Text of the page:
He analyses ix different usages and points out weaknesses in a review of the
literature on secularization: decline of religion, conformity with this world,
disengagement, transposition of religious beliefs and institutions, desacrilisation,
and the move from sacred to a secular society.
David Martin
Impossible to develop criteria to distinguish between religious and secular
Secularization concept has become a tool of counter-religion ideologies to
attack religion
Peter Glasner
It has become mythicised, no longer related to empirical evidence,
confusing, and ideological.
Industrialization contributes to secularization. (Alan Gilbert)

The counter-argument: the religiosity of earlier periods of history cannot be taken


for granted. In Britain the organized church does still play a high-profile role in British
life. Outside Britain, organized religion continues to play a major role in shaping
post-war world events.
Wilson argues that the new religious movements are profoundly anti-cultural. He
sees them as forces making for the destructuring of society and personality rather
than playing the traditional role of agencies of socialization and social control. Other
sociologists have argued that what unites groups such as those of Eastern Europe
and others who have turned to religion is that it has been used as a form of cultural
defense.
ISLAM
Ernest Gellner sees no necessary contradiction between the revival of
fundamentalist Islam and modernization.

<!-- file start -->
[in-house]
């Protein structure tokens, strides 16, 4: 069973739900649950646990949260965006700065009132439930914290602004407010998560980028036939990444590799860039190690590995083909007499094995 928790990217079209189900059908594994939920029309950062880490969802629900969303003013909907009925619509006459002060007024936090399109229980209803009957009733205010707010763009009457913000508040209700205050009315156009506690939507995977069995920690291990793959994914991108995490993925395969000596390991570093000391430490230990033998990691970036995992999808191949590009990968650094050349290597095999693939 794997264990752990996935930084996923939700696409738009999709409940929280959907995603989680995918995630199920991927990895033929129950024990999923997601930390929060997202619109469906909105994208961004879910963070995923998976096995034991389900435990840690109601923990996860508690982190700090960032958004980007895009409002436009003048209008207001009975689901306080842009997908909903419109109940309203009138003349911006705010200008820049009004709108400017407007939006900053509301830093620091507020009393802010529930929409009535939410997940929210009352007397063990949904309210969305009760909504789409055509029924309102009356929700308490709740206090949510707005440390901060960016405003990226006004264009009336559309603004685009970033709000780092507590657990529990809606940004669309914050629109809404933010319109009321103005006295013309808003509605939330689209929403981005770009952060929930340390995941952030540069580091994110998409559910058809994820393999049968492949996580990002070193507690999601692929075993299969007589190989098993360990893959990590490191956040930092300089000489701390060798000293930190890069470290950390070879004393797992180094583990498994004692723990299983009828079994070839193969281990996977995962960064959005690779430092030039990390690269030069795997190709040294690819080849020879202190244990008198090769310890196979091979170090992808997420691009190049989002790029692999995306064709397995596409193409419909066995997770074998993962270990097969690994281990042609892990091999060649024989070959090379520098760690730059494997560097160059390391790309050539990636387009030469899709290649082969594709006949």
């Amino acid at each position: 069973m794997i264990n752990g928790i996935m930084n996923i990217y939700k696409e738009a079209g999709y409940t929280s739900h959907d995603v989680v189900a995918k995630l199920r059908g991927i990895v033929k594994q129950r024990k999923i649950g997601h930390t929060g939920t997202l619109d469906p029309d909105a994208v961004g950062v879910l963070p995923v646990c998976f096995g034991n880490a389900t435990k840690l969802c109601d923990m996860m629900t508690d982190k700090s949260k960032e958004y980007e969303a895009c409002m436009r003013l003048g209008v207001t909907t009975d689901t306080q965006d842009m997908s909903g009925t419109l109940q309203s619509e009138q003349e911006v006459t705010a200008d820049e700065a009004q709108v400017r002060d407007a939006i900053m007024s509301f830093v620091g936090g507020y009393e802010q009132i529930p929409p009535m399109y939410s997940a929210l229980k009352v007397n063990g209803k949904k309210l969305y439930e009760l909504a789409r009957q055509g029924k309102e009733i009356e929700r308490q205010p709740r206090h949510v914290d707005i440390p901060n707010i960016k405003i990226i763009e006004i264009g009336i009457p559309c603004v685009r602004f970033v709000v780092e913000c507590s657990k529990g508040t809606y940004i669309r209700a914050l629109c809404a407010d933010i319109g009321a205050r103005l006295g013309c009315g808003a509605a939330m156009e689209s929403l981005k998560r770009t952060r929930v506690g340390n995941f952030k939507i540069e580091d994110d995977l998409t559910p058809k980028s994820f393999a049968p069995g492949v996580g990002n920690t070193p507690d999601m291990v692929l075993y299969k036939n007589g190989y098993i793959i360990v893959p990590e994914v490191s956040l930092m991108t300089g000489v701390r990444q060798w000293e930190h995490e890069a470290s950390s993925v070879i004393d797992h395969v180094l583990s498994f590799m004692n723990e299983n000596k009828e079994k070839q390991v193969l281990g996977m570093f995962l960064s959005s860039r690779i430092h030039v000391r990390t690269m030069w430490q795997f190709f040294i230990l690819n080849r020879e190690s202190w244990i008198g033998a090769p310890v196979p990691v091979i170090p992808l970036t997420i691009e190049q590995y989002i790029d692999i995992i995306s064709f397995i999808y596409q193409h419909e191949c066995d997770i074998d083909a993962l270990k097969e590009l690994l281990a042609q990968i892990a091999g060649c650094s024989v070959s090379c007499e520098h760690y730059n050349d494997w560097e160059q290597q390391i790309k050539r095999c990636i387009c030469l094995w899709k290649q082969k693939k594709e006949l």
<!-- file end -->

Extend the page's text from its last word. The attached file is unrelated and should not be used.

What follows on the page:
Steve Bruce says the rise of the New Christian Right is another example of cultural
defense.
It could be argued that religion doesnt die out in importance in society but simply
evolves and changes its form.
In a post-modern era, it is no longer possible to define and measure the existence of
religion. At the most profound level, metanerratives or grand attemps to provide allencompasing answers have been exposed for what they always were: story-telling.
The hybrid characters of new religious movements bear the hallmarks of postmodernism. Religious identity is becoming a matter of individual choice.
Globalisation and new technologies allow widely dispersed memberships for new
religious & new age movements without the need for a geographical base.
Paul Heelas: new age movements work with concepts of absolute truth against
which other ideas and beliefs are judged.
Bruce: theres little comfort here for anyone hoping for a revival of traditional
religion.
Cause of secularization could be increasing in cultural diversity, competing religious
ideas and greater democracy, which brought about indifference to religion.
FUNDAMENTALISM
Call for a return to certainty and tradition, the sanctification of politics and
the return of community and strong commitment and engagement from its
members.
A feature of the modern/post-modern world
Address the need to overcome rising uncertainty and fear and the loss of
identity
Usually linked to Islam
Davie highlights the existence of essential truths and their application to twentiethcentury realities.
Ilyas Ba-Yunus: no Islamic grouping describes itself as fundamentalist, and the term
isnt used within Islam. It has become pejorative rather than descriptive in its use,
often carelessly confused with militant political action that isnt necessarily linked to
advancing the cause of the Islamic faith.

Shlomo Avineri: the underlying assumption has always been that Islam was
primitive, underdeveloped, retrograde, at best stuck in the memory hole of a
medieval splendor out of which it could not disengage itself without a radical
transformation.
Bruce: clear signs exist in Iran that the need to establish social order alongside the
religious culture will lead to greater demands for personal freedom and more liberal
approaches to issues.
The concept of fundamentalism is therefore unhelpful in understanding the debate
between modernists and post-modernists.
Gracie Davie: it is equally possible to argue that the re-emphasis of this kind of
religious life both within and without the mainline churches is an ongoing part of
modernity